Short story collections we loved in 2019

Our staff share some of their favourite short story collections from the past year.

“I enjoyed all the short story collections I read this year. This Taste for Silence was probably my pick for best collection but my favourite short story ‘Further to Fly’ came from Joshua Lobb’s The Flight of Birds. Another enjoyable collection was Fabulous Lives by Bindy Pritchard; the stories here weren’t really themed like a lot of this year’s collections but it was still some great writing.”

Amanda Rayner

This Taste for Silence is a stunning book, and one that I keep hearing people talk about as the year goes on. Its stories are atmospheric and slow-burning, and played on my mind for quite a long time after I finished reading the book. This is Amanda O'Callaghan’s debut book, and it’s a perfect example of how short fiction can put whole worlds into small but perfectly refined packages.

Joey Bui is another debut author, and Lucky Ticket is the kind of short fiction that most excites me. The stories here take place in various corners of the globe, featuring protagonists from all kinds of backgrounds. Look out for this book on next year’s literary prize shortlists.

This year, beloved literary magazine Kill Your Darlings published a short story anthology. This volume truly has something for everyone, and is a wonderful way to discover some excellent emerging Australian writers.”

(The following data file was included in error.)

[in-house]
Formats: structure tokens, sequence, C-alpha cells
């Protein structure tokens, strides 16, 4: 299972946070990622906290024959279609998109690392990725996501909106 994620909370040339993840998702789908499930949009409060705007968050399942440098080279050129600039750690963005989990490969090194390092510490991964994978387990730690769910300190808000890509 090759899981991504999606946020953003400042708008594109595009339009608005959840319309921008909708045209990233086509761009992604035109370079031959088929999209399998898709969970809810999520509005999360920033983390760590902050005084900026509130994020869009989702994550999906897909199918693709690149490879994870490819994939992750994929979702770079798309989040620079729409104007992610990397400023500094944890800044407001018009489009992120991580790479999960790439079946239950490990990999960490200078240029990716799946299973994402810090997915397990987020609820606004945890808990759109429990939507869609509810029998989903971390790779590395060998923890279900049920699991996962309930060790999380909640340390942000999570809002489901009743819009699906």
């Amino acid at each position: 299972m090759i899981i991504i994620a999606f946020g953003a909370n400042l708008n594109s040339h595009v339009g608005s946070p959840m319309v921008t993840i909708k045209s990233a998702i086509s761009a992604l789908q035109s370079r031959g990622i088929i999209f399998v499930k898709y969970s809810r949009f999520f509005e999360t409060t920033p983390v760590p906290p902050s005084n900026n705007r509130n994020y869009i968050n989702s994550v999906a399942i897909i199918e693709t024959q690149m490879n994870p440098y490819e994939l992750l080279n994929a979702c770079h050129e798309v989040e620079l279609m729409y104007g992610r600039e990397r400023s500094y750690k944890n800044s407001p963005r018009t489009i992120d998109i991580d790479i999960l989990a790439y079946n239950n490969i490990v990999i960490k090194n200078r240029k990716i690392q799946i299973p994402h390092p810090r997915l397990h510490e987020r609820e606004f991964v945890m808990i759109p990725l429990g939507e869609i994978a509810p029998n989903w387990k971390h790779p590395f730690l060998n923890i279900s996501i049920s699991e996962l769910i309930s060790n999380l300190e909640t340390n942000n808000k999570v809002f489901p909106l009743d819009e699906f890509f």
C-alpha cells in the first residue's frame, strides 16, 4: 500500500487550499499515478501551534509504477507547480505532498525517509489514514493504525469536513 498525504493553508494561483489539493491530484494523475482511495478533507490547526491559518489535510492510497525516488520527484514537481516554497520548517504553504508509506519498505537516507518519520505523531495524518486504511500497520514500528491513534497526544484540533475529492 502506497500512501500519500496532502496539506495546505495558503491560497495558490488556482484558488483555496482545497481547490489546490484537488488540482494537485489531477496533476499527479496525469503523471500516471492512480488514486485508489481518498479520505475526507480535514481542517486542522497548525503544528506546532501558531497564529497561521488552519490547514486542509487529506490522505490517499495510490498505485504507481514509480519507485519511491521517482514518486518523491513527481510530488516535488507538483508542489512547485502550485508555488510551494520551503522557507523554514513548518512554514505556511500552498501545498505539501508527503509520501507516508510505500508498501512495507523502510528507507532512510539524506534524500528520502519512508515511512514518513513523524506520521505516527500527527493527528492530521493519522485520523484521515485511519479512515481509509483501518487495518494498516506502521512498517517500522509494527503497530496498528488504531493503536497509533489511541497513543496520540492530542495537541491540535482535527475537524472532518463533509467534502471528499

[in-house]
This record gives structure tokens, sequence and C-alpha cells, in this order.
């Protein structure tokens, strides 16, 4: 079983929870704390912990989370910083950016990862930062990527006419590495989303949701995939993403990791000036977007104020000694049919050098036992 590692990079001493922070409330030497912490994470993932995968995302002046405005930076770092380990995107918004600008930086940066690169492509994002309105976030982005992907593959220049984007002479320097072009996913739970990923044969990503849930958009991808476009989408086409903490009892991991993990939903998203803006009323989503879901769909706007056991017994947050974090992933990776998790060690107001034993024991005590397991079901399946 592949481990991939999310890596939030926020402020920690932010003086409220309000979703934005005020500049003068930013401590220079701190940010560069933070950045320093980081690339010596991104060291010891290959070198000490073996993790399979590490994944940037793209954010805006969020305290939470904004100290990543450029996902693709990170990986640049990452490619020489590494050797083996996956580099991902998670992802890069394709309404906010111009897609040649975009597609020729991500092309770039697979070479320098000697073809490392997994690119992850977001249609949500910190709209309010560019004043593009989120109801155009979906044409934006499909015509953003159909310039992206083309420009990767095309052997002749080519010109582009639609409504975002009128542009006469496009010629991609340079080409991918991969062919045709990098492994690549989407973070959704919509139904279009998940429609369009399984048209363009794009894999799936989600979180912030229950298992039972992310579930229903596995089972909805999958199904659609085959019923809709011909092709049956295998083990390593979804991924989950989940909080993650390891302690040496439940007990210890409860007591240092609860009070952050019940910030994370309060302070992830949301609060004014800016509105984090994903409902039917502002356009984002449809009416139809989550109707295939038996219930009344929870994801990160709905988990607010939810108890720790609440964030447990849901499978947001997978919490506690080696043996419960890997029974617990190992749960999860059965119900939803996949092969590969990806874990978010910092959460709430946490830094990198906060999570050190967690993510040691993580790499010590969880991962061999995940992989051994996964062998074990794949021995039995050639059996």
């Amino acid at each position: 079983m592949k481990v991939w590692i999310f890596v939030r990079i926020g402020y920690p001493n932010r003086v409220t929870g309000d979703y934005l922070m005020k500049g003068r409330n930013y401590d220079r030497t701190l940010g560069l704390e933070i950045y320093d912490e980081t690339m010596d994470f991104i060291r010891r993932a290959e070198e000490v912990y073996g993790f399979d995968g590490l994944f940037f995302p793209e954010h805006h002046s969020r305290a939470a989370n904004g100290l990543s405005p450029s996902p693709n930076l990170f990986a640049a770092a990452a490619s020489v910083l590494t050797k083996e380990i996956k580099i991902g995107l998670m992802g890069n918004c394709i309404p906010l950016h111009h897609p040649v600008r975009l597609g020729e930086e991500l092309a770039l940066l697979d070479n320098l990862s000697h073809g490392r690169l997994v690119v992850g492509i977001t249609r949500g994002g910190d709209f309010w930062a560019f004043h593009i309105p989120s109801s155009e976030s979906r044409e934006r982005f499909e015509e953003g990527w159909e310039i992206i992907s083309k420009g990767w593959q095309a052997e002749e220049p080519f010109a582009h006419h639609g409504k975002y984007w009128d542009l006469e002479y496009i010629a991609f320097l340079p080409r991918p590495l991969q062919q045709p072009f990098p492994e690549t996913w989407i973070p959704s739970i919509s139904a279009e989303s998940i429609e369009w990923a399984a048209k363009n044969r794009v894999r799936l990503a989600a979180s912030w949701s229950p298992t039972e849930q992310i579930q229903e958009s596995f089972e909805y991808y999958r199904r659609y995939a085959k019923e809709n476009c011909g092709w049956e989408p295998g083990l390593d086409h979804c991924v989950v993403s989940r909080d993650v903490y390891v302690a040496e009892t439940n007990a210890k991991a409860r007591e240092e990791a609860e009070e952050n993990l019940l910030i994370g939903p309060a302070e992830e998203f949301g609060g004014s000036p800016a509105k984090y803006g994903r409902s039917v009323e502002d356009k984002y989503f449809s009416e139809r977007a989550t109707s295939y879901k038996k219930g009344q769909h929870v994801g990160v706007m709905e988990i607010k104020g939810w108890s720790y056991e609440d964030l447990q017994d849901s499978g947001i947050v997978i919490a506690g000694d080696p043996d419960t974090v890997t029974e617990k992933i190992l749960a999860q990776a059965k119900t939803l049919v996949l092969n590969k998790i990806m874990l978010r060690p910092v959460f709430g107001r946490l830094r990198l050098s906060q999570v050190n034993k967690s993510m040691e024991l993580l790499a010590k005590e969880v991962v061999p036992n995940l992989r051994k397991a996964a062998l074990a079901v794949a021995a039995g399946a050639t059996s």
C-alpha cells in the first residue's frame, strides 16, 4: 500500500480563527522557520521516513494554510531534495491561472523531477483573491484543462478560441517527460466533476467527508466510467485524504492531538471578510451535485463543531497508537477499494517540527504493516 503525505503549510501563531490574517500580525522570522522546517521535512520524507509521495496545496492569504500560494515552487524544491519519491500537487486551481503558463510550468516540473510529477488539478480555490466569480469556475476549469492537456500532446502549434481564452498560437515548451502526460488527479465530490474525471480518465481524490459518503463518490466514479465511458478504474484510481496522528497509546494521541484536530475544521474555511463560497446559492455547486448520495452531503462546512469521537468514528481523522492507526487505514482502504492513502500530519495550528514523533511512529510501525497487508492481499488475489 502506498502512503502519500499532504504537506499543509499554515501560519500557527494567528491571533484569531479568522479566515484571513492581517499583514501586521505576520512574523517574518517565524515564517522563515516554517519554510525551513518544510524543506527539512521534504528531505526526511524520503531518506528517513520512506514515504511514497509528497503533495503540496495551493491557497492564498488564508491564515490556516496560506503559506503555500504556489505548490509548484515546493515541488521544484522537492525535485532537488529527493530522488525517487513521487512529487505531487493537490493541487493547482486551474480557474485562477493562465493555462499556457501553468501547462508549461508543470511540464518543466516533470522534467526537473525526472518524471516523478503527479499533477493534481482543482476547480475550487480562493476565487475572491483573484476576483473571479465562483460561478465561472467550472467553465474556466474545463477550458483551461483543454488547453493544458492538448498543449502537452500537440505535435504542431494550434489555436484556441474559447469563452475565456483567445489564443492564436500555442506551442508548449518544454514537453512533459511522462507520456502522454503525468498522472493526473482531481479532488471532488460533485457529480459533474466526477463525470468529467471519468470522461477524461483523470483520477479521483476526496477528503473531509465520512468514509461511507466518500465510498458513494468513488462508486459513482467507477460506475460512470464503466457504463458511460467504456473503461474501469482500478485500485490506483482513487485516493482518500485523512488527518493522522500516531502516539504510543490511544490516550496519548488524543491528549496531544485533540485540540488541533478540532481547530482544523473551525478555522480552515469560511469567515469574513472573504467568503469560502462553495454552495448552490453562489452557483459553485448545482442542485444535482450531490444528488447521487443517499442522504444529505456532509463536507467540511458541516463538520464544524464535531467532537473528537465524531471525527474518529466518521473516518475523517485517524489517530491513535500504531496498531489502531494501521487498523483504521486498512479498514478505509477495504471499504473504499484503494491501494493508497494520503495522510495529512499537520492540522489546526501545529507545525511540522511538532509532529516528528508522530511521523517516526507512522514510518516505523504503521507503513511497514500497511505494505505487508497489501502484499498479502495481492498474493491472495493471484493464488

Ellen Cregan

Salt Slow by Julia Armfield. A breathtaking collection of some of the best short stories I have ever read. Armfield is a master of short fiction and this collection is one to read more than once.”

Tye Cattanach

“I love a short story – it’s the perfect tonic at the end of a day when I’m tired but still want something to ponder. Chris Womersley’s A Lovely and Terrible Thing was a favourite this year, along with Alice Bishop’s A Constant Hum which is truly a gift. Bishop writes about Black Saturday from a place of knowledge, and with a sharpness that caught my breath. I am a huge fan in particular of her microfiction. A line or two and slap – the story hits you over the face. So clever and intoxicating.

This Taste for Silence by Amanda O'Callaghan has a similar affect on me. Her stories are quietly affecting, depicting familiar situations but with an added flicker of angst, or a nod to the bizarre. It is our life reflected there in all its glory in these short story collections – and completely perfect for busy worn-out readers during this busy time of year.”

Chris Gordon

“My stand-out story collection this year was Tove Jannson’s Tales From Moominvalley, which brings together nine stories about the citizens of Moominvalley. I loved every one of them but my favourites were ‘The Last Dragon in the World’ (which made me want to cry) and ‘The Fir Tree’, an utterly enchanting Christmas tale.

This year, I also finally got around to reading a recommendation from a workmate: Katherine Heiny’s Single, Carefree, Mellow, which was just as smart and funny as I’d been promised. And I adored Olive, Again, Elizabeth Strout’s exquisite follow-up to her 2008 Pulitzer Prize winner, Olive Kitteridge. One of my favourite fiction reads of the year.”

Bronte Coates

Find even more favourites from the year by browsing the collection below.

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This Taste for Silence

This Taste for Silence

Amanda O'Callaghan

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